I did try undervolting (Intel’s XTU did work). Note that this is a little risky because XTU saves your settings to the BIOS and if by chance the machine doesn’t boot anymore you could be in for trouble.
At -0.110v the machine would bluescreen moments after a stress test was started. Dell’s watchdog did catch it and revert the settings to stock, but that’s not something to rely upon.
At -0.100v the machine worked and survived some heavy stress testing. This had a slight positive impact when it came to delay-before-throttling, and also allowed a steady 3.1-3.2Ghz clock speed during the TDP-throttling.
I settled at -0.080v. You can see benchmark results at my “undervolting Kaby Lake R” writeup. After all the effort that went into it, I wouldn’t necessarily recommend chasing an undervolt for that improvement unless doing a lot of intense heavily multi-threaded tasks. Note that if you ever eat a bluescreen in Windows (or sleep/suspend in Linux from the sounds of it), there’s a good chance Dell’s watchdog service will remove your undervolt anyway.
As a final note, I did pop off the CPU cooler, cleaned the TIM and put on some fresh old Arctic Silver I had laying around. Idle temperatures dropped a few degrees, but the thin material over the CPU means that load temperatures bounce around enough (in the 90C+ range) to make a solid comparison there a little hard.
The only notable mention when replacing the TIM is that the 2 dies on the CPU have slightly different heights (or did on mine) which results in the cooler not mating perfectly flush – so if you reproduce this, re-attach then re-detach the cooler from the CPU after putting on your thermal paste to ensure you have 2 die-shaped rectangles on the cooler… if there’s a clean spot left on the cooler where there should be a paste-colored rectangle, you need a little more paste on that spot to ensure you don’t get hotspots.
BIOS modding / IFR (warning: dangerous)
I decided to change the DVMT Pre-Allocated for hackintosh testing, and figured I may as well save the undervolt I had settled on in a more permanent fashion. This requires delving into the IFR.
(above: writing variables directly to the EFI. Not for the feint of heart)
It’s also highly dangerous, so I don’t recommend it. Few reasons:
- Dell hid these settings, and do not expect/intend for you to modify these. Even if everything goes correctly they could change something in a BIOS update that has the side effect of your old setting now doing something different and killing your system.
- A typo may brick your system.
- The wrong setting may brick your system.
- You really need to get the IFR from your own machine – the models all have different IFRs (for example the XPS one is different, I verified this).
- Using a setting from an incorrect IFR will probably brick your system.
- If your system won’t boot, you can’t undo the change. You *could* try disconnecting the battery and pulling the small cell battery, then hope the BIOS resets. You also *could* try one of the Dell BIOS recovery methods via a file on USB or hard drive. But if neither work, your machine is now dead.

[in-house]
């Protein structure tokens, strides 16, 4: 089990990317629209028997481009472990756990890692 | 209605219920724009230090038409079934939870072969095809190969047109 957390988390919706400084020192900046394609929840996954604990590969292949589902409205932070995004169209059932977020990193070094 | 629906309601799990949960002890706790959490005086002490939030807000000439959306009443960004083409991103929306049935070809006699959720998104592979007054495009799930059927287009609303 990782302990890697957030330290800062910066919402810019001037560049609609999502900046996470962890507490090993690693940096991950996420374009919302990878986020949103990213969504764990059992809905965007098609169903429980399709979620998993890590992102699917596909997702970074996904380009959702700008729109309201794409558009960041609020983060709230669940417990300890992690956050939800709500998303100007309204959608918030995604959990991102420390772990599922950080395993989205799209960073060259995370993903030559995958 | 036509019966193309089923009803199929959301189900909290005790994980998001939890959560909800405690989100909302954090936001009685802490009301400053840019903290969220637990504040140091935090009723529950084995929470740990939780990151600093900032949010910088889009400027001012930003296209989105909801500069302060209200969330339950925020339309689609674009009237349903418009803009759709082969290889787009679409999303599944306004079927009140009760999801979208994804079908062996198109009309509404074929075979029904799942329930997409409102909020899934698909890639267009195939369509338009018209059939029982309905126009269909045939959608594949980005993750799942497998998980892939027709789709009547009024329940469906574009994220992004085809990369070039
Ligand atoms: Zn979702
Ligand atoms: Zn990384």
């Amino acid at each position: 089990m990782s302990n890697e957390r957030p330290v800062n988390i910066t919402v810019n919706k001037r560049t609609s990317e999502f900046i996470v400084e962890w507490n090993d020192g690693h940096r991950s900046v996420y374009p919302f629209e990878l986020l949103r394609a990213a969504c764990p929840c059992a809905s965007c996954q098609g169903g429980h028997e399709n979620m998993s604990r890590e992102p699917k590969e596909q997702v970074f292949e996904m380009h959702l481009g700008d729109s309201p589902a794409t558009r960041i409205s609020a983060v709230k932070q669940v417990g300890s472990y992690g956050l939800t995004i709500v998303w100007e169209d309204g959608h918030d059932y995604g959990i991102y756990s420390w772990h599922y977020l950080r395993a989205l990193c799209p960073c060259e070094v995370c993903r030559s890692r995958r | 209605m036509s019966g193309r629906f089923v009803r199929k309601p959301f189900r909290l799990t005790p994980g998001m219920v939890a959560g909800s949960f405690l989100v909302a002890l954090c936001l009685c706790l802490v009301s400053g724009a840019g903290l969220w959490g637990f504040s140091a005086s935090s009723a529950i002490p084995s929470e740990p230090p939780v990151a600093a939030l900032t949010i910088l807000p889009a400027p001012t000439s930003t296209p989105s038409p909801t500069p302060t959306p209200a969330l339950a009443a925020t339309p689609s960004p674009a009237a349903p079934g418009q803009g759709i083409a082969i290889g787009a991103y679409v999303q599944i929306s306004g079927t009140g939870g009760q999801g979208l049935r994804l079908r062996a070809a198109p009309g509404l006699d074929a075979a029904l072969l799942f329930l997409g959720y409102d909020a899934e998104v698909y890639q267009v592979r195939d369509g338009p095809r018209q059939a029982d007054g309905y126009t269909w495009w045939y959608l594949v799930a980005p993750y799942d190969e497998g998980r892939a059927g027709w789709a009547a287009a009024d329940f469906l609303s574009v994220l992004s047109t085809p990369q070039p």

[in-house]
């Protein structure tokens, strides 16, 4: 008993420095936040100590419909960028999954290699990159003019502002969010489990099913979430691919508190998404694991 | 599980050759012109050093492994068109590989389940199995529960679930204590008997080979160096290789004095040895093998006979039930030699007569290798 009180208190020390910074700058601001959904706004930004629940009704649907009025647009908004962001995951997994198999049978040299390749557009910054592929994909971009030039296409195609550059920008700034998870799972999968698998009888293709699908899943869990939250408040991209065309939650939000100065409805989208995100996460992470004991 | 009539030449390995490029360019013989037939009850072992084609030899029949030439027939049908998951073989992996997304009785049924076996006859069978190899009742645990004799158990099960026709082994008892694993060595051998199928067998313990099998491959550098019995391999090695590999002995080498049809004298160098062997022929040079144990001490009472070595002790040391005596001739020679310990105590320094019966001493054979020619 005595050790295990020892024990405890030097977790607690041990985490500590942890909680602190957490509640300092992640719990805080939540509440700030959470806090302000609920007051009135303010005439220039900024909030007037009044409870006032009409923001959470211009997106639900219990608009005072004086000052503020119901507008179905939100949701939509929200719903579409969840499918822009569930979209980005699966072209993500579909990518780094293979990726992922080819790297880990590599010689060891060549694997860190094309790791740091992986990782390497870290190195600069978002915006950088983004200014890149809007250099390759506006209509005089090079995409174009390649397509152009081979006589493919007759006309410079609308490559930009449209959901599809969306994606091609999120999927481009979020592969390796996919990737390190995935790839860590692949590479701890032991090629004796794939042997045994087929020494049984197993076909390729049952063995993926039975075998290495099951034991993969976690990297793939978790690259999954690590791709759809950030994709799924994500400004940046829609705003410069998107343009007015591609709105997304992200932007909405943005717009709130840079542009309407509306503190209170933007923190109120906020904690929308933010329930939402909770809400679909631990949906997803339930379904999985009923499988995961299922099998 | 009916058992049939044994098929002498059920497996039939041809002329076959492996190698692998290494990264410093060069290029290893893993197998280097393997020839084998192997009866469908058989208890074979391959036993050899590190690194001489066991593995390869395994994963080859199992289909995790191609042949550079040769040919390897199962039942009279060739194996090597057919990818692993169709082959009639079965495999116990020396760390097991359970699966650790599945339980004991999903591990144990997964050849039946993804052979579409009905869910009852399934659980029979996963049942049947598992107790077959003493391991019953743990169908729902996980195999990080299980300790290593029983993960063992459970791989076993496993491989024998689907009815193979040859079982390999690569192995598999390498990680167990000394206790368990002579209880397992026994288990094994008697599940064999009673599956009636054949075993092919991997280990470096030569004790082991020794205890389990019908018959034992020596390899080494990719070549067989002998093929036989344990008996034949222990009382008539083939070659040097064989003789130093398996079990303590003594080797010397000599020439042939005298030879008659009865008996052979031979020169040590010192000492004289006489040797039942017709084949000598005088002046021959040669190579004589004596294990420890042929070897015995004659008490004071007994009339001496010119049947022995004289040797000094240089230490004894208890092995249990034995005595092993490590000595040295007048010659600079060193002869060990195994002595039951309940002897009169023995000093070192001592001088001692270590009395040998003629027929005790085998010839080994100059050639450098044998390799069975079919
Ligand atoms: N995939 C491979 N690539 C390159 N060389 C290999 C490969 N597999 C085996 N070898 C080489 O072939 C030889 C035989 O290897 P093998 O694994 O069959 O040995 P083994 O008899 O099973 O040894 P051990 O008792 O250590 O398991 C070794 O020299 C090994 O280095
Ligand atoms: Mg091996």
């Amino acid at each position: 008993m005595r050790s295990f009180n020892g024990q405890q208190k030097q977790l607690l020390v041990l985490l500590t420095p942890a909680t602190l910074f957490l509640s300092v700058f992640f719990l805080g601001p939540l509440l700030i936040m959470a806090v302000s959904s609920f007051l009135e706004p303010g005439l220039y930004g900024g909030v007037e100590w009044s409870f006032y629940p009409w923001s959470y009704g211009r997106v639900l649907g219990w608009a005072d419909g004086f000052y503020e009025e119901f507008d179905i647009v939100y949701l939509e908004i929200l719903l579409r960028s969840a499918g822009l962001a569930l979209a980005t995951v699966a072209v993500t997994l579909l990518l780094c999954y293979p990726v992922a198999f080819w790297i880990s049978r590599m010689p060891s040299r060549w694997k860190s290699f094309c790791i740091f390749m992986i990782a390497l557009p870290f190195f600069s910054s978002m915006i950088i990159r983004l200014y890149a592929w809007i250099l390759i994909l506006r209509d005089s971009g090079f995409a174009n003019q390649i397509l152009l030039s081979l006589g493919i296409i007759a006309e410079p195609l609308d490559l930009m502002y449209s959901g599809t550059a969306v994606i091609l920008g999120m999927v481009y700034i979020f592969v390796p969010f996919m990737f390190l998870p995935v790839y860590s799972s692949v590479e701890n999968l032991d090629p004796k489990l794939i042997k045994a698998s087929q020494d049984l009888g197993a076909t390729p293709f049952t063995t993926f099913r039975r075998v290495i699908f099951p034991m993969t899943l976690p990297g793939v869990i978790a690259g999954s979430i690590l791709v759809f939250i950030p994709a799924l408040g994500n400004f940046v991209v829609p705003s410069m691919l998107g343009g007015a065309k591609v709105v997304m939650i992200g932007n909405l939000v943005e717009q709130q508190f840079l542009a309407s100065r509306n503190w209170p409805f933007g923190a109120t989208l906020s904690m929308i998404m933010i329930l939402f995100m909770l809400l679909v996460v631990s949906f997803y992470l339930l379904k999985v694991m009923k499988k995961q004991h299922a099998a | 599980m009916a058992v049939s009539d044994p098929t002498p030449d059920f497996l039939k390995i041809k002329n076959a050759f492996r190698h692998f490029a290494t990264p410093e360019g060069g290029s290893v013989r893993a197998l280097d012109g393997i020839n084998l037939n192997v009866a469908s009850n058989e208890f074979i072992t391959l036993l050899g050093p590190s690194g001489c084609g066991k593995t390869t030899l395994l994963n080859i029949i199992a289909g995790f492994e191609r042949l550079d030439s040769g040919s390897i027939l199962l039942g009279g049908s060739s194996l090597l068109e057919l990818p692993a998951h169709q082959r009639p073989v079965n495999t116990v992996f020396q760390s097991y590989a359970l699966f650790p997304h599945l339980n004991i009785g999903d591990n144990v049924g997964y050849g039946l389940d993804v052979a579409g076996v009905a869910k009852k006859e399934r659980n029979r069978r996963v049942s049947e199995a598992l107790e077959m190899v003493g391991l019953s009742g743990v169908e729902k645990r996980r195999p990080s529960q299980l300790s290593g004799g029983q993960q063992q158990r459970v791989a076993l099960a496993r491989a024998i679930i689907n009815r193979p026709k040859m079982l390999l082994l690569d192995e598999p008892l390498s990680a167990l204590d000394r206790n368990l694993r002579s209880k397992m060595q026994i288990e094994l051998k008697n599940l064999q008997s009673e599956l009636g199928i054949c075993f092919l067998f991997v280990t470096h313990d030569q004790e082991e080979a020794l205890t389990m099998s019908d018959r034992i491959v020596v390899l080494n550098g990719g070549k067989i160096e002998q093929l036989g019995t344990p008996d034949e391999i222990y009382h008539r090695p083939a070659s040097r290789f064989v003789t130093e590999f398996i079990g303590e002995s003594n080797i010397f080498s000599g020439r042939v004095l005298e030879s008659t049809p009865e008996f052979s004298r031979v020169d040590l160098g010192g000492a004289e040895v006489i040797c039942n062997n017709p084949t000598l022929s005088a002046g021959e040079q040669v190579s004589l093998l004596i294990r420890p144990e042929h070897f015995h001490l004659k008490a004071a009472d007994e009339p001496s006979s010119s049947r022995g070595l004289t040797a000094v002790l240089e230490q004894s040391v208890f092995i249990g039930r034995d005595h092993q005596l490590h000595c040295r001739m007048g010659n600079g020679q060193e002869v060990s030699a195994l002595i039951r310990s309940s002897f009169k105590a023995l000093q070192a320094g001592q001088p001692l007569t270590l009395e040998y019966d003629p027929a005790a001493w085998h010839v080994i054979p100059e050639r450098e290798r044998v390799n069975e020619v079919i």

That said, for those curious about it, I’ll paste some details in case you want to obtain your own IFR from your BIOS and compare to mine (and the notes I made for mine). Again, delve into this at your own risk.
Getting your own IFR from your BIOS (this guide was for an XPS, but while values are different the process to obtain the IFR is the same):
My own IFR, just for curiosity and comparative purposes – delete this after reading through it so you don’t accidentally mix up mine with your own IFR, write the wrong variables, and destroy your system. Note that I myself almost made this mistake when I was comparing IFR locations/values between 2 IFRs:
My own notes from my own IFR are below. Again, just for informational purposes – there could even be typos. Don’t use it. Use the one you create from your own machine:
Inspiron 5570 Bios 1.1.6 - i5-8250u, 1080p, 256GB SSD, 8GB RAM DVMT Pre-Allocated, set to 32MB (default): setup_var 0x795 0x1 DVMT Pre-Allocated, set to 64MB: setup_var 0x795 0x2 If you look through the IFR, you will notice other options here (multiples of 4 from 4-60MB) via differently formatted values. I would only use 32MB or 64MB here, as the other values are different enough that it might do something else, and setting *any* multiple of 4 is uncommon on most PCs that allow setting via BIOS anyway. DVMT Total Gfx Mem, set to 256M (default): setup_var 0x796 0x2 DVMT Total Gfx Mem, set to 128M: setup_var 0x796 0x1 DVMT Total Gfx Mem, set to MAX: setup_var 0x796 0x3 CFG Lock, Enabled (default): setup_var 0x4ED 0x1 CFG Lock, Disabled: setup_var 0x4ED 0x0 DID NOT TEST XTU INTERFACE, SINCE INTEL XTU WORKED ALREADY XTU Interface, disabled: setup_var 0x65D 0x0 XTU Interface, enabled: setup_var 0x65D 0x1 OVERCLOCKING FEATURE MUST BE ENABLED FOR UNDERVOLTNG TO WORK OverClocking Feature, Disable (default): 0x65C 0x0 OverClocking Feature, Enable: 0x65C 0x1 MUST SET THE NEGATIVE OFFSET FLAG IN EVERYTHING BELOW - DEFAULT IS POSITIVE WHICH WILL OVERVOLT Core Voltage Offset Negative: 0x664 0x1 Core Voltage Offset: 0x662 0x19 (should result in 25 aka 0.025v) Core Voltage Offset: 0x662 0x50 (should result in 80 aka 0.080v) Core Voltage Offset: 0x662 0x0 (default 0.000v) PROCESSOR GRAPHICS VOLTAGE OFFSET GT Voltage Offset Negative: 0x86D 0x1 GT Voltage Offset: 0x86B 0x28 (should result in 40 aka 0.040v) GT Voltage Offset: 0x86B 0x14 (should result in 20 aka 0.020v) GT Voltage Offset: 0x86B 0x0 (default 0.000v) PROCESSOR GRAPHICS VOLTAGE OFFSET FOR HD MEDIA? HAD NO EFFECT CAN NOT FIND REGION FOR EQUIVALENT XTU GRAPHICS MEDIA OFFSET GT Voltage Offset Negative: 0x876 0x1 GT Voltage Offset: 0x874 0x14 (should result in 20 aka 0.020v) GTU Voltage Offset: 0x874 0x0 (default 0.000v) Uncore Voltage Offset Negative: 0x865 0x1 (was 0) Uncore Voltage Offset: 0x863 0x14 (should result in 20 aka 0.020v) (was 0) Note: Standard Long Term Power Limit Override, limits, and time windows did not work (0x4C5, 0x4C1, 0x4C6, 0x4C7, 0x4C8). Possible a different setting area (SLPC?) or another setting had to be enabled?. However most other addresses had 0x0, or non-0x0 variables that did not seem to make sense if converted to decimal.